2 thoughts on “Reflections and 10 Skills for Healing Body Shame

  1. So good. So many sharply poignant statements in this one Michelle. So glad you are sharing it. “You can work on your size and shape if you want to change it but are you doing it from a place of love or as a way to avoid feeling shame? This difference is important because if changing your body is motivated by shame you will never love your body no matter what you look like.” – That one hit me. I noticed this recently going to a yoga class, granted it had been a long time and this studio was full of good vibes. The energy was electric and buzzing. You know when you go to some classes or spaces and you feel this tight pent up tension… the room is stale and rigid feeling, I sense that lack of self love within the room, and when you step into other spaces where people have done the work and are there in love its different. I think this is likely true for runners, swimmers, dancers the whole bit. Those who do it out of love vs shame.. I only bring love to that now in empathy but what a mindset shift. Thank you again for sharing this one I will read it again and again.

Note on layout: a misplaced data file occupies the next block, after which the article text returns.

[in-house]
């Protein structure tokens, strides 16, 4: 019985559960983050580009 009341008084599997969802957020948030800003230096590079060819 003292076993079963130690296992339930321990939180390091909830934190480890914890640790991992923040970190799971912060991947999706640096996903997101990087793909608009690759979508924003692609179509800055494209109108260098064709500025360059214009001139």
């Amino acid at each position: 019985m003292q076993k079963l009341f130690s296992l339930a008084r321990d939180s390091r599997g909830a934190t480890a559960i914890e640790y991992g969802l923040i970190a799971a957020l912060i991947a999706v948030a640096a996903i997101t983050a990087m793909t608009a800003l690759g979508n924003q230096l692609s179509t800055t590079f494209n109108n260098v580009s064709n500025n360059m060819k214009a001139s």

• I’m happy my words were helpful here. I totally know what you mean. The difference is felt and not seen between love and shame being the prime motivation and it can be so easy to lose that felt knowing of body love and the commitment to that love when shame wiggles in from an external trigger of any kind no matter what type of person. And yes, you can feel it in the room when sensitive to the energies. It’s prevalent when the work isn’t being done. Thank you for sharing so in depth your experience and connecting from afar!